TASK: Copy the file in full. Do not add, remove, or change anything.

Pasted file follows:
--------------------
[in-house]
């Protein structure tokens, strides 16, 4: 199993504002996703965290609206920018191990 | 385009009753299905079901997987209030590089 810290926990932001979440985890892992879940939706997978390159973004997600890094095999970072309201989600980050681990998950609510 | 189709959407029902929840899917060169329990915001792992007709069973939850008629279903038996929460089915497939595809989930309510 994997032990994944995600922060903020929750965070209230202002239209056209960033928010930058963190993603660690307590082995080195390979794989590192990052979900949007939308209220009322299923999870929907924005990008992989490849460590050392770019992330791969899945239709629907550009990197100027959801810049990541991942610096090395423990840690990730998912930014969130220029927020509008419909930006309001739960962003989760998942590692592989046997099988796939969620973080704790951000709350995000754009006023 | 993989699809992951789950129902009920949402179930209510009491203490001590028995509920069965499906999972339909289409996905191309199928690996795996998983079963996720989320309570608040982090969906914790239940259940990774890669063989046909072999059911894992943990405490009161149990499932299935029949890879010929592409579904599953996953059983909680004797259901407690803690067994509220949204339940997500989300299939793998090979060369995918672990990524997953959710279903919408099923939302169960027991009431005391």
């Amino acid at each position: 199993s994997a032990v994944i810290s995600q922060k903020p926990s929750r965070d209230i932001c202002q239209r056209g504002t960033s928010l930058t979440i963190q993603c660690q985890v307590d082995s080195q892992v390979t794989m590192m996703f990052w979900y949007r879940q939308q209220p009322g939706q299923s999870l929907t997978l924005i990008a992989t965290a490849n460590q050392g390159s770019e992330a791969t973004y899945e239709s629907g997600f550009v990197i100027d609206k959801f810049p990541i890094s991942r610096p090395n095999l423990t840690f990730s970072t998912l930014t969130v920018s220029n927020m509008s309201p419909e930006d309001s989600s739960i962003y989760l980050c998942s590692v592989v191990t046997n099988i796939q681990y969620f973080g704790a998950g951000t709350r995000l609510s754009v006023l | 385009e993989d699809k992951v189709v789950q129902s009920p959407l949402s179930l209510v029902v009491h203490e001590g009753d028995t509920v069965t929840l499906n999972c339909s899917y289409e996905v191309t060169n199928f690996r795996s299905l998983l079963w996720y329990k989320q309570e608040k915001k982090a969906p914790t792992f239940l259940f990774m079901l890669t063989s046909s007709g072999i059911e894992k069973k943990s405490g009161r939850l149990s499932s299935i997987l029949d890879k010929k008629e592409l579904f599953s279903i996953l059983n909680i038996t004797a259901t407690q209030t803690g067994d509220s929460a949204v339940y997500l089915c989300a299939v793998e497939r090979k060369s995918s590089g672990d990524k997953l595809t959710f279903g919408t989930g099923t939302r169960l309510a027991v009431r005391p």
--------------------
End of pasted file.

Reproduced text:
[in-house]
């Protein structure tokens, strides 16, 4: 199993504002996703965290609206920018191990 | 385009009753299905079901997987209030590089 810290926990932001979440985890892992879940939706997978390159973004997600890094095999970072309201989600980050681990998950609510 | 189709959407029902929840899917060169329990915001792992007709069973939850008629279903038996929460089915497939595809989930309510 994997032990994944995600922060903020929750965070209230202002239209056209960033928010930058963190993603660690307590082995080195390979794989590192990052979900949007939308209220009322299923999870929907924005990008992989490849460590050392770019992330791969899945239709629907550009990197100027959801810049990541991942610096090395423990840690990730998912930014969130220029927020509008419909930006309001739960962003989760998942590692592989046997099988796939969620973080704790951000709350995000754009006023 | 993989699809992951789950129902009920949402179930209510009491203490001590028995509920069965499906999972339909289409996905191309199928690996795996998983079963996720989320309570608040982090969906914790239940259940990774890669063989046909072999059911894992943990405490009161149990499932299935029949890879010929592409579904599953996953059983909680004797259901407690803690067994509220949204339940997500989300299939793998090979060369995918672990990524997953959710279903919408099923939302169960027991009431005391």
């Amino acid at each position: 199993s994997a032990v994944i810290s995600q922060k903020p926990s929750r965070d209230i932001c202002q239209r056209g504002t960033s928010l930058t979440i963190q993603c660690q985890v307590d082995s080195q892992v390979t794989m590192m996703f990052w979900y949007r879940q939308q209220p009322g939706q299923s999870l929907t997978l924005i990008a992989t965290a490849n460590q050392g390159s770019e992330a791969t973004y899945e239709s629907g997600f550009v990197i100027d609206k959801f810049p990541i890094s991942r610096p090395n095999l423990t840690f990730s970072t998912l930014t969130v920018s220029n927020m509008s309201p419909e930006d309001s989600s739960i962003y989760l980050c998942s590692v592989v191990t046997n099988i796939q681990y969620f973080g704790a998950g951000t709350r995000l609510s754009v006023l | 385009e993989d699809k992951v189709v789950q129902s009920p959407l949402s179930l209510v029902v009491h203490e001590g009753d028995t509920v069965t929840l499906n999972c339909s899917y289409e996905v191309t060169n199928f690996r795996s299905l998983l079963w996720y329990k989320q309570e608040k915001k982090a969906p914790t792992f239940l259940f990774m079901l890669t063989s046909s007709g072999i059911e894992k069973k943990s405490g009161r939850l149990s499932s299935i997987l029949d890879k010929k008629e592409l579904f599953s279903i996953l059983n909680i038996t004797a259901t407690q209030t803690g067994d509220s929460a949204v339940y997500l089915c989300a299939v793998e497939r090979k060369s995918s590089g672990d990524k997953l595809t959710f279903g919408t989930g099923t939302r169960l309510a027991v009431r005391p």